via Our Bodies, Our Blog. Based on last year’s list they are looking for nominees who are still living. So, I will have to think about whom to choose although I have some ideas.
Speaking of health heroines, and a long unsung one at that, meet Henrietta Lacks (image below), subject of a riveting new book by Rebecca Skloot that my book club discussed last night.
As a medical historian, this gripping and horrifying story of a black woman whose cells were used for medical research without her knowledge or consent (or that of her family) was no surprise. There is a long history of using African-Americans and other marginalized people (orphans, immigrants, persons with disabilities, the poor) for the “advancement” of medical research. Henrietta’s cancer cells, known by medical researchers as the cell line HeLa, were the first “immortal” cell line to be successfully grown in vitro. HeLa cells were later used for a host of medical discoveries, including research on the polio vaccine. The story of Henrietta and her family, though, reveals the huge disparities in the American health care system past and present. Henrietta was a poor tobacco farmer from Clover, Virginia who received medical care in the “colored” ward of Johns Hopkins Hospital. The virulent cervical cancer that led to her death was probably caused by a case of HPV given to her by her philandering husband (she had been treated for syphilis and gonorrhea). It appears that the cancer treatment she received was pretty good for the day given the state of cancer research and therapy at this time. Still, physicians’ refusal to listen to her complaints about a “knot on her womb” until it was too late reflect the paternalism and sexism of the medical establishment at this time.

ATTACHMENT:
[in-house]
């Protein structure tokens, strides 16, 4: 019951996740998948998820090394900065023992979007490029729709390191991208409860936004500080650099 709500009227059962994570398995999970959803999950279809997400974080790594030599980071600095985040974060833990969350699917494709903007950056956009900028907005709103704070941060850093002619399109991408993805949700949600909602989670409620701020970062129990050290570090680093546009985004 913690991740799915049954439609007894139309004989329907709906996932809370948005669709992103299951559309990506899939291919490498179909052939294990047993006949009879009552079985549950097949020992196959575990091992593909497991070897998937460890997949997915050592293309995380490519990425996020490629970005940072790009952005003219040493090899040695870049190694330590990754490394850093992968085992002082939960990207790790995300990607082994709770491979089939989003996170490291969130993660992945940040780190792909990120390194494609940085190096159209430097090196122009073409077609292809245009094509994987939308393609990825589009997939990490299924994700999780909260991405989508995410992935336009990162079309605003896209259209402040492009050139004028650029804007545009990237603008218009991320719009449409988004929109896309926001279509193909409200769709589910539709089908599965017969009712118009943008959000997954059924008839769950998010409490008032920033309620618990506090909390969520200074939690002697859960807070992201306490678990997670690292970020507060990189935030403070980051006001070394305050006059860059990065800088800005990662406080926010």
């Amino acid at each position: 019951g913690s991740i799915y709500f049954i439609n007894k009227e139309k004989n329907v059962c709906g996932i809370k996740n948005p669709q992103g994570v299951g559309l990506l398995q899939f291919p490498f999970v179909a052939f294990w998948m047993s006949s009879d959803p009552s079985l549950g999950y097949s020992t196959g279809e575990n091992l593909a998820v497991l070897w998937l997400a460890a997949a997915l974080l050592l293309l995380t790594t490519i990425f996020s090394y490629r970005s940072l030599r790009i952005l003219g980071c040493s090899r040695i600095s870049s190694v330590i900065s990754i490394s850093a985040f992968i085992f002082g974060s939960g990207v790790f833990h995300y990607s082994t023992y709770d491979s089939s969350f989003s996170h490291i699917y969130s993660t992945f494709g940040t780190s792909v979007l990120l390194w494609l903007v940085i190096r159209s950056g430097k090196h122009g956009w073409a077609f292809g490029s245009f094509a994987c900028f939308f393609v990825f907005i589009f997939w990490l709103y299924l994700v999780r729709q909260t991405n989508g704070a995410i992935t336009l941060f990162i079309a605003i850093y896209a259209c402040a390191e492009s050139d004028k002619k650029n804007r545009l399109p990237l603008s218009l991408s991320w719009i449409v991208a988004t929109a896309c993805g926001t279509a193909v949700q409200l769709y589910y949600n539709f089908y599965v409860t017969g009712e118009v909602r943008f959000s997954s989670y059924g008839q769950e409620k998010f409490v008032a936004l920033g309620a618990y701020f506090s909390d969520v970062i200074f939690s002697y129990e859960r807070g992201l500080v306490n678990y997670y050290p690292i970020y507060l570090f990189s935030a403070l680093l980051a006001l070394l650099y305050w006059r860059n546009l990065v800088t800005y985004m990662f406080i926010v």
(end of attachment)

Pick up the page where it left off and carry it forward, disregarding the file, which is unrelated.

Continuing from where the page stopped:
The book also tells the story of Henrietta’s family, who only learned about the HeLa cells decades after her death when scientists began asking them for blood and tissue samples, and reporters from Ebony, Jet, and Rolling Stone began interviewing them about their mother and the cell line derived from her cancer cells. The family’s horror at this revelation is nicely summed up by the statement by Henrietta’s daughter Deborah:
“I don’t know what they did [to my mother], “but it all sound like Jurassic Park to me.”
One of my fellow book clubbers plans to use this in her ethics class. I plan to use it the next time I teach my graduate seminar on gender, health, and sexuality. Meanwhile, I’m hoping to invite Skloot to come to CCSU as part of her totally insane book tour (which she organized largely through Facebook and Twitter — I’m stealing that idea!)
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